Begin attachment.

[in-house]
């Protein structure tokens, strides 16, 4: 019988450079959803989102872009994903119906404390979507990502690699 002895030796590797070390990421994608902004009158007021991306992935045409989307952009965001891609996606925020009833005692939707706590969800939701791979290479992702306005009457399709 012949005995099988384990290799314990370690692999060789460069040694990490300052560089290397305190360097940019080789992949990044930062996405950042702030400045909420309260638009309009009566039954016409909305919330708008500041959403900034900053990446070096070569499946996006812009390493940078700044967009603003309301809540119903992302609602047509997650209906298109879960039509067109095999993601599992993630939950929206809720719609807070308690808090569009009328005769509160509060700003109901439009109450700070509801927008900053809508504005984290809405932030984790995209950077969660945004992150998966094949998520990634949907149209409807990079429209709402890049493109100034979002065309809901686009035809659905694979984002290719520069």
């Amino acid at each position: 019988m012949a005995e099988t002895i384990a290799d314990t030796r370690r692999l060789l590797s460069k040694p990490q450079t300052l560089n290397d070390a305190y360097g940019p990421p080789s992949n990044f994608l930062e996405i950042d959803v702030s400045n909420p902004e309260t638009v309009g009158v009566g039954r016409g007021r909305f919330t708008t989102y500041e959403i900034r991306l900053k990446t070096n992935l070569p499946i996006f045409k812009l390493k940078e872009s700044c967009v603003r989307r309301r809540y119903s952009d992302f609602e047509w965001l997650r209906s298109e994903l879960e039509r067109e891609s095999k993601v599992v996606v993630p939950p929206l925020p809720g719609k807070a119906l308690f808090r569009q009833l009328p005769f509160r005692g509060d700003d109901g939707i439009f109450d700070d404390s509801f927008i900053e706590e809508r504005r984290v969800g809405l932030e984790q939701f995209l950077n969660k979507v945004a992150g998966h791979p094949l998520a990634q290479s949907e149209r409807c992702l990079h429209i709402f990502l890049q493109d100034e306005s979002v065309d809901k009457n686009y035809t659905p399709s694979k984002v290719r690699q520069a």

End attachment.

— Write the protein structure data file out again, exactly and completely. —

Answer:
[in-house]
């Protein structure tokens, strides 16, 4: 019988450079959803989102872009994903119906404390979507990502690699 002895030796590797070390990421994608902004009158007021991306992935045409989307952009965001891609996606925020009833005692939707706590969800939701791979290479992702306005009457399709 012949005995099988384990290799314990370690692999060789460069040694990490300052560089290397305190360097940019080789992949990044930062996405950042702030400045909420309260638009309009009566039954016409909305919330708008500041959403900034900053990446070096070569499946996006812009390493940078700044967009603003309301809540119903992302609602047509997650209906298109879960039509067109095999993601599992993630939950929206809720719609807070308690808090569009009328005769509160509060700003109901439009109450700070509801927008900053809508504005984290809405932030984790995209950077969660945004992150998966094949998520990634949907149209409807990079429209709402890049493109100034979002065309809901686009035809659905694979984002290719520069």
């Amino acid at each position: 019988m012949a005995e099988t002895i384990a290799d314990t030796r370690r692999l060789l590797s460069k040694p990490q450079t300052l560089n290397d070390a305190y360097g940019p990421p080789s992949n990044f994608l930062e996405i950042d959803v702030s400045n909420p902004e309260t638009v309009g009158v009566g039954r016409g007021r909305f919330t708008t989102y500041e959403i900034r991306l900053k990446t070096n992935l070569p499946i996006f045409k812009l390493k940078e872009s700044c967009v603003r989307r309301r809540y119903s952009d992302f609602e047509w965001l997650r209906s298109e994903l879960e039509r067109e891609s095999k993601v599992v996606v993630p939950p929206l925020p809720g719609k807070a119906l308690f808090r569009q009833l009328p005769f509160r005692g509060d700003d109901g939707i439009f109450d700070d404390s509801f927008i900053e706590e809508r504005r984290v969800g809405l932030e984790q939701f995209l950077n969660k979507v945004a992150g998966h791979p094949l998520a990634q290479s949907e149209r409807c992702l990079h429209i709402f990502l890049q493109d100034e306005s979002v065309d809901k009457n686009y035809t659905p399709s694979k984002v290719r690699q520069a």